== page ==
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Alaska Hardy Seed Suggestions for your 2024 Alaska Vegetable Garden

It’s time to start planning your 2024 Alaska Vegetable Garden!

It’s that time! When we dream of spring by burying our noses in gardening catalogs. It always gives me hope to see the full color photos of blooming flowers and ripe fruits and veggies.

((Before I forget, we made a handy, FREE downloadable seed starting calendar for you, too! Be sure to download yours here.))

But, it can be tricky to determine which seeds to buy and who to buy from. Although this is not an exhaustive list by any means, I thought it might be helpful to see where we get our seeds for our garden. We grow *most* of our veggies for the year based on this list so if you’re hoping to do the same, this could be very helpful!

Seed companies 2024


Start Local

When we get our garden seeds, we start local and get what we can before we purchase from outside sources. My very favorite local seed store is Seed and Soil Organics in Palmer. Last year was a tough year with so much rain and very little heat but my seeds from Seed & Soil did better overall than the ones from companies in the lower 48.

One thing I love about Seed and Soil farm is that their seeds are all organic. They are also heirloom seeds meaning you can use your plants to save seeds from year to year if you want to. That won’t work with hybrid seeds and since sustainability is so important to us, we try to order as much as we possibly can from them.

Here are just a few seeds we ordered from Seed & Soil Organics this year:

  • Beets (I love their multi-color blend for kvass, canning for salads, and freezing for soups)
  • Borage (this is a flower that I know has many purposes but I like to plant one here and there to bring in bees – bees LOVE borage!
  • Beans (Last year the ONLY beans that I planted outside that produced were from Seed & Soil.)
  • Radishes (I plant just a few in the spring for early salads but plant the rest in July to add to my ferments in September.)
  • Tomatoes (We are paring back on our tomatoes this year but I’d like to try one or two outside again. Just in case we get a real summer this year.)
  • Chamomile to harvest for tea for the winter. There’s just something so cozy about sipping tea from my own garden when winter is settled in and spring feels so far away!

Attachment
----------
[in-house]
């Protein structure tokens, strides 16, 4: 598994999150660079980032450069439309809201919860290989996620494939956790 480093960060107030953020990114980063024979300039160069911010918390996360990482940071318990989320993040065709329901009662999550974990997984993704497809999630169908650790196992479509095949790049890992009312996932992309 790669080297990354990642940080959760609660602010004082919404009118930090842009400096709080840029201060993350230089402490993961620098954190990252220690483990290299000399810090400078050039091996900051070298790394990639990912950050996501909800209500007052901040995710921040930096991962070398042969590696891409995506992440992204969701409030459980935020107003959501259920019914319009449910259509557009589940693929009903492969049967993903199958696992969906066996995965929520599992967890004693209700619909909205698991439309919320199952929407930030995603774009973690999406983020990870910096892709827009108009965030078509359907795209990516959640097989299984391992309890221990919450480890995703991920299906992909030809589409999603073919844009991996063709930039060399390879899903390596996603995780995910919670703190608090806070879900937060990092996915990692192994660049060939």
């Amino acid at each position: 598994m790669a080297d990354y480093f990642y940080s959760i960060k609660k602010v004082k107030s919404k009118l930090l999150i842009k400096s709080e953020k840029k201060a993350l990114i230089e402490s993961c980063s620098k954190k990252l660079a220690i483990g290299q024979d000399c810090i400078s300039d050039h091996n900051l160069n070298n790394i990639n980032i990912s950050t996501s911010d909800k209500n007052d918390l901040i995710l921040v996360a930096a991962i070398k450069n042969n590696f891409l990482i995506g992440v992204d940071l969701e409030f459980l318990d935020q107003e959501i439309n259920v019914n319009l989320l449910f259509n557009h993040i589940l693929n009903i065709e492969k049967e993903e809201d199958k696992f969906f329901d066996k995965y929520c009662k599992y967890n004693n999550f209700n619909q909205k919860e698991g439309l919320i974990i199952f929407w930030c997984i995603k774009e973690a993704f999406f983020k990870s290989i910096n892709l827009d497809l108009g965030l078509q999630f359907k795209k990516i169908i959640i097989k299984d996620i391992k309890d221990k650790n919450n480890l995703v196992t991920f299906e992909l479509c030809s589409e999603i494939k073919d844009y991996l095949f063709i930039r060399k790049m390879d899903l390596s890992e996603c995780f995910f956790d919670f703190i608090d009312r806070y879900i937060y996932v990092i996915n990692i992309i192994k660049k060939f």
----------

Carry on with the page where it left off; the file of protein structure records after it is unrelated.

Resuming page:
• Edible flower seeds (I got these to plant down in our children’s foraging area in the orchard. Won’t that be so fun for the kids when they come to pick fruit – to also get to grab some edible flowers?)
  • And, of course, TONS of herbs for all sorts of things. We’re even thinking of having a small u-pick herb bundle pack for pickers this year – does that sound like fun?

Another favorite that I found out about last year is Foundroot. They are my new absolute favorite company to do business with. They are based in Haines, AK and their business has quite the story! They are incredibly helpful and kind, their customer service is stellar, and their seeds are unique and they all come with a story! Their store opens for seed presale on the 15th of January with seeds being shipped early February. They have so many unique things to try! ((hint: while you’re in there, be sure to check out their homestead goods – what a fun selection of unique items for around the homestead!))

We also love Best Cool Seeds (formerly Denali Seed). Although they aren’t located in Alaska any longer, they still make sure all seeds are field tested in Alaska before they include them in their store. (Coming soon: a podcast we recorded with the owner of Best Cool Seeds – SUPER informative!) Most of the original varieties are still offered as well.

From Best Cool Seeds here are a few things we ordered this year:

  • Pumpkins (last year ours did awesome!)
  • Celery
  • Brussels Sprouts
  • Cauliflower (Snow Crown is what we planted last year and we ate a ton, gave a bunch away, and still had over 100 bags to freeze! The heads were HUGE and so so tasty!)

Once I’ve gotten all of my preferred seeds from Seed and Soil and Best Cool Seeds, my next online stop is Territorial Seed. We’ve always appreciated the folks at Territorial Seed, and we even enjoy visiting their store in person when we visit family in Oregon. I usually get a few tomatoes, carrots, lettuce, and other veggies from Territorial Seed.

Final Thoughts:

Finally, we have a few outliers that we order from because when I find something that works, I tend to stick with it even if it gets a little harder to find.

I buy Alisa Craig onion seeds from Johnny’s Seeds. The Alisa Craig onion isn’t a great keeper but they get HUGE and they are so so tasty in our ferments and fresh for as long as we can keep them in the fall.

Our favorite broccoli (besides Green Goliath which I can’t even find in the states any more) is Arcadia. It produces really nice heads and enough off shoots to fill a freezer! It can be a bit tricky to find. Last year we get them from Vessey’s seeds. My daughter-in-law found us some this year to buy.

One thing to note:

Even though we do buy hybrid seeds for some of our needs, I do try to always have a few heirloom plants of everything we love to save for the following year. I’m new to seed saving but I think it’s an important part of sustainable gardening so we’re digging in more every year.

PS – Have you seen our Winter Homesteading Class list?

Winter 2024 classes


  1. Marion Dunn on January 12, 2024 at 7:59 PM

    Thank you for letting me know about the local companies. I love supporting local.

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